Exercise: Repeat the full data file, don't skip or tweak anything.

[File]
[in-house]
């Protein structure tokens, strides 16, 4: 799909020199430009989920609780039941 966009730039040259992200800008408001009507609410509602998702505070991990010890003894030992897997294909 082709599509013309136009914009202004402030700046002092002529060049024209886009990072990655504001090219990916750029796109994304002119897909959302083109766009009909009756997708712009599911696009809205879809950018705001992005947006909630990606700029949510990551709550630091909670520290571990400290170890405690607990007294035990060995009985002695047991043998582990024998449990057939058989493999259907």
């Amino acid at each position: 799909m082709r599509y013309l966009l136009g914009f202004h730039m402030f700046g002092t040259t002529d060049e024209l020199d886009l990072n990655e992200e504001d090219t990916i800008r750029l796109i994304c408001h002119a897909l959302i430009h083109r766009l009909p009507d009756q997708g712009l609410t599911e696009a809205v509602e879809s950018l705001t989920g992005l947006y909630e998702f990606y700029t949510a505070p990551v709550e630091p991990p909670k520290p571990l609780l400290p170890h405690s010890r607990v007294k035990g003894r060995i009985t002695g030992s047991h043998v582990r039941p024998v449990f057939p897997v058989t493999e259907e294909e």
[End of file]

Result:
[in-house]
């Protein structure tokens, strides 16, 4: 799909020199430009989920609780039941 966009730039040259992200800008408001009507609410509602998702505070991990010890003894030992897997294909 082709599509013309136009914009202004402030700046002092002529060049024209886009990072990655504001090219990916750029796109994304002119897909959302083109766009009909009756997708712009599911696009809205879809950018705001992005947006909630990606700029949510990551709550630091909670520290571990400290170890405690607990007294035990060995009985002695047991043998582990024998449990057939058989493999259907």
């Amino acid at each position: 799909m082709r599509y013309l966009l136009g914009f202004h730039m402030f700046g002092t040259t002529d060049e024209l020199d886009l990072n990655e992200e504001d090219t990916i800008r750029l796109i994304c408001h002119a897909l959302i430009h083109r766009l009909p009507d009756q997708g712009l609410t599911e696009a809205v509602e879809s950018l705001t989920g992005l947006y909630e998702f990606y700029t949510a505070p990551v709550e630091p991990p909670k520290p571990l609780l400290p170890h405690s010890r607990v007294k035990g003894r060995i009985t002695g030992s047991h043998v582990r039941p024998v449990f057939p897997v058989t493999e259907e294909e």